Reuters Arabic reports that the Saudi invasion of Bahrain on Monday has inflamed sectarian passions in Iraq. Likewise it has angered Iran, which openly condemned the move. Sectarian tensions are boiling throughout the Gulf.
Security forces, possibly including Saudi troops, moved Wednesday morning against the hundreds of protesters still camped out at the Pearl Roundabout downtown. Eyewitnesses told CNN of gunfire and plumes of smoke rising during the assault on unarmed, peaceful civilians.
On Tuesday, hundreds had been wounded as troops fired on protesters, thousands of whom marched on the Saudi embassy. The five leading Shiite clergymen warned of an impending massacre and called on the UN and other international bodies, as well as on Shiite authorities elsewhere, to forestall it.
Aljazeera English has video:
There are roughly 560,000 citizen residents of Bahrain, about 370,000 of which are Shiite Muslims (i.e. about two-thirds of the population). The king and the court and a minority of citizens are Sunni. There are also 300,000 Indian expatriates, about a third of them Hindus, along with other guest workers who bring the total population to 1.2 million.
On Monday some 1000 Saudi fighters, along with some from the United Arab Emirates, came in to protect the Sunni King from Shiite demonstrators, some of whom had been calling for his overthrow.
King Hamad bin Issa Al Khalifa on Tuesday declared a 3-month state of emergency, effectively forbidding further demonstrations by the Shiite majority.
Strict Wahhabi Saudi Arabia carefully regiments its own Shiite population (about 12%) in the oil-rich Eastern Province, and is thought to have been concerned that the Bahrain protests might encourage Saudi Shiites to follow suit.
Likewise, because of the popularity of the ideas of Ayatollah Ruhollah Khomeini, leader of the 1979 revolution against the Shah, some Shiites are republicans in the sense of rejecting monarchy, and both the Saudi and Bahrain dynasties fear them as Gulf Tom Paines.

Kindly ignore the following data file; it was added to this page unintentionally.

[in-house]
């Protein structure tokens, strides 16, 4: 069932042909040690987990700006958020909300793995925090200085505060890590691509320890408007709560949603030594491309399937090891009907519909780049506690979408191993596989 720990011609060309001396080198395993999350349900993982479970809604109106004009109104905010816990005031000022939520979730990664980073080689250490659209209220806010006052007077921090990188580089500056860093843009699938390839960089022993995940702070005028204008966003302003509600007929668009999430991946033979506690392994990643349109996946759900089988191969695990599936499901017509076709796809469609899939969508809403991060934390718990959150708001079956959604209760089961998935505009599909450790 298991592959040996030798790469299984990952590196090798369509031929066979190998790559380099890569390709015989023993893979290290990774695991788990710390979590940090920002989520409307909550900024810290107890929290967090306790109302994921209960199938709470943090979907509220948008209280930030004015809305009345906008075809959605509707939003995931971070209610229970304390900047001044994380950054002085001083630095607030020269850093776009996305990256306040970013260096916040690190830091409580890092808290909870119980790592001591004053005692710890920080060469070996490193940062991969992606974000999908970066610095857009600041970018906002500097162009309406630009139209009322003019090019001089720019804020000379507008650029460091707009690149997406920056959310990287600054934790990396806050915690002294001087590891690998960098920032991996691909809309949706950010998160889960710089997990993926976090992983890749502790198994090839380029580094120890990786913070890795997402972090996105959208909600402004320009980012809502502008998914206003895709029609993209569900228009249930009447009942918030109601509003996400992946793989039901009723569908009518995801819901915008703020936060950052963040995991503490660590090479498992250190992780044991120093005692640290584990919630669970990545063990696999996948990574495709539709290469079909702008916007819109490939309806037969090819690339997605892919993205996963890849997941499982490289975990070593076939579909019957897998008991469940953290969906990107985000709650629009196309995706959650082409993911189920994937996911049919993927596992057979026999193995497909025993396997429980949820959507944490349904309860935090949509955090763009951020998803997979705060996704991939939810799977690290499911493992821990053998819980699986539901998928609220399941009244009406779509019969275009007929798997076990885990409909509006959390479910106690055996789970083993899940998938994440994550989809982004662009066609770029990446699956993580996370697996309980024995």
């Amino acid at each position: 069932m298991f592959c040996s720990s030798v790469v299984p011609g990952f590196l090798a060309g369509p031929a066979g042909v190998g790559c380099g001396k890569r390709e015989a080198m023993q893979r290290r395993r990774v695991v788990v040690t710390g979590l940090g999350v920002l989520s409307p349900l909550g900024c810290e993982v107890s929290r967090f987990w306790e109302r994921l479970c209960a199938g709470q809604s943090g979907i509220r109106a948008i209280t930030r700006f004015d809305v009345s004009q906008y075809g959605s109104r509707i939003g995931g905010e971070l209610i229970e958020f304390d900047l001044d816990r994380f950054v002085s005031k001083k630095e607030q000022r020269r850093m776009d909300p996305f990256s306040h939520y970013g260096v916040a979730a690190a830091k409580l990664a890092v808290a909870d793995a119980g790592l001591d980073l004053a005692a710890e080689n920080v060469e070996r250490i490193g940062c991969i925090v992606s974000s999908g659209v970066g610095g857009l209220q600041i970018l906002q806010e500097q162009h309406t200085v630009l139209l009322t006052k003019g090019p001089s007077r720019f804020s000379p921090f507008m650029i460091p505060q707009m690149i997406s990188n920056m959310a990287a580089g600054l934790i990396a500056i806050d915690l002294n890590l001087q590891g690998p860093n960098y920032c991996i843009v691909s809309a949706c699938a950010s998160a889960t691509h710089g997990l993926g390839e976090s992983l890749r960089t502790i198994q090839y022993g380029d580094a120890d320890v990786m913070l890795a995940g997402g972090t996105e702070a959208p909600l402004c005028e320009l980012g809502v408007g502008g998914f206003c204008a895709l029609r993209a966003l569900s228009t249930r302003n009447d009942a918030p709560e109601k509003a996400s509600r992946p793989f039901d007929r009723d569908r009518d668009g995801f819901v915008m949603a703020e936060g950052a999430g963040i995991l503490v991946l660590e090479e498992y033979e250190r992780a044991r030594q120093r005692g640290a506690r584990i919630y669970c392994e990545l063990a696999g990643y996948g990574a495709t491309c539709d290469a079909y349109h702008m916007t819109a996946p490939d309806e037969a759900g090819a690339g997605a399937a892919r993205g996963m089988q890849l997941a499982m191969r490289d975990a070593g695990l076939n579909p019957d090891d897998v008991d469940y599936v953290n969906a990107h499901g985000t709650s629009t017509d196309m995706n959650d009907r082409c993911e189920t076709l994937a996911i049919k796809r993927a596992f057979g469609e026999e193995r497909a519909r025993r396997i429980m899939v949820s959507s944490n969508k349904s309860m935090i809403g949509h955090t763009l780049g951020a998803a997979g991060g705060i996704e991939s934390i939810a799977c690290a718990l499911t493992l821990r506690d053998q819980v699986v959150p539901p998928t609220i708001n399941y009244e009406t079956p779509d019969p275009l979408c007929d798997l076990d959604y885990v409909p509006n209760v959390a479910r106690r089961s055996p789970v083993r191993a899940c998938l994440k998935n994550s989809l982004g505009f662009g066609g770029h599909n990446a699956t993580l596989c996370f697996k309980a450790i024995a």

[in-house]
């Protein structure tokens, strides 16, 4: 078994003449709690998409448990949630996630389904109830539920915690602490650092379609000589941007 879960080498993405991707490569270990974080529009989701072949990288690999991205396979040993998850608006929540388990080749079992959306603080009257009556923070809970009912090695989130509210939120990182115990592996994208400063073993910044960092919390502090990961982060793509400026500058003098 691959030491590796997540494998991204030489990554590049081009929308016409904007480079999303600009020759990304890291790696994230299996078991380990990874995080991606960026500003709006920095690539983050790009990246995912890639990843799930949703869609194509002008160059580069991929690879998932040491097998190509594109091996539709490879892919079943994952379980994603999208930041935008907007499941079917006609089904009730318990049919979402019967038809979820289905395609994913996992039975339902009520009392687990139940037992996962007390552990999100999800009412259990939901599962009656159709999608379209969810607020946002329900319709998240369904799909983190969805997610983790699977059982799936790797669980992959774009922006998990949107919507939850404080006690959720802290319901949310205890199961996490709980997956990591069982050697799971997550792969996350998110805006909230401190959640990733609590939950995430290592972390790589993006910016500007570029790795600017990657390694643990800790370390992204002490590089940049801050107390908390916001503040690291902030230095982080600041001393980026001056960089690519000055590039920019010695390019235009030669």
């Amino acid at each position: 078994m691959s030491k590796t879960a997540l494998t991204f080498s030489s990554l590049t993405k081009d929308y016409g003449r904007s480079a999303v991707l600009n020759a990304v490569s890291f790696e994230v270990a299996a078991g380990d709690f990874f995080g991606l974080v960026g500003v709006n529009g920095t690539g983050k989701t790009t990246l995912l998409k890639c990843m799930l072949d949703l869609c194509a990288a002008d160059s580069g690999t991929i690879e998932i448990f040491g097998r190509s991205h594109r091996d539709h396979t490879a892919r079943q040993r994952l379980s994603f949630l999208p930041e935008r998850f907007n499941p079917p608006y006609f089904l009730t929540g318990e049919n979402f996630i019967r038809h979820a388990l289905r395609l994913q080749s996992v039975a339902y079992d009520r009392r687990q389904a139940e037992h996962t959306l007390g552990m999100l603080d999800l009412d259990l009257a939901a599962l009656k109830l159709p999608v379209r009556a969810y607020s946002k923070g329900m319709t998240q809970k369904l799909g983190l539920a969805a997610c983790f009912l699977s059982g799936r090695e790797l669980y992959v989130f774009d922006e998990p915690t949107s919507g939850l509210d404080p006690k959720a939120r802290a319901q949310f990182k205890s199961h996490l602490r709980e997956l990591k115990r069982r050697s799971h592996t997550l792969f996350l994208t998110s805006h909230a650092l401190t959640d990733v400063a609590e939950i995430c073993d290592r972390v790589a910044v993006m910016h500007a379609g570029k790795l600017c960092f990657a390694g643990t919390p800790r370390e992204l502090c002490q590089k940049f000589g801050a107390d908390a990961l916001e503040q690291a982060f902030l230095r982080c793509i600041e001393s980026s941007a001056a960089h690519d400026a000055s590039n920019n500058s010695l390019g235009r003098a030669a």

In fact, most Saudi and Bahrain Shiites have simply been calling for constitutional monarchy and parliamentary governance, a call that is controversial only because both governments are absolute monarchies. Saudi Shiite cleric Tawfiq al-Amer was briefly jailed for demanding a constitutional monarchy.
Iran angrily denounced the Saudi troop presence in Bahrain, authorized by the six-nation Gulf Cooperation Council (GCC). Ali Larijani, speaking on behalf of the Iranian parliament, said, “The Islamic Consultative Assembly (parliament) cautions the regional states that they should not imagine such a military intervention, which is happening at the US orders, would have no costs.” Iran is 90% Shiite and is ruled by a Shiite cleric.
Meanwhile, Reuters Arabic reported that the Bahrain events divided Iraqis along sectarian lines. Shiite cleric Muqtada al-Sadr, who has long opposed US troops in Iraq, said that any intervention against the desires of a majority of Bahrainis represents tyranny. He described what was happening in Bahrain as “a popular revolution and a revolution of the truth, the quashing of which is completely forbidden.”
Khalid al-As’adi, a member of parliament from the Shiite State of Law coalition led by Prime Minister Nouri al-Maliki, said that the Saudi intervention and that of other Sunni countries, at the invitation of the Bahrain government, will only exacerbate the sectarian struggle. Iraq is 60% Shiite and is ruled by a coalition of Shiite religious parties.
In contrast, Sunni attorney Ahmad Yunus alleged that only the naive could fail to see Iran’s hand in Bahrain’s protests
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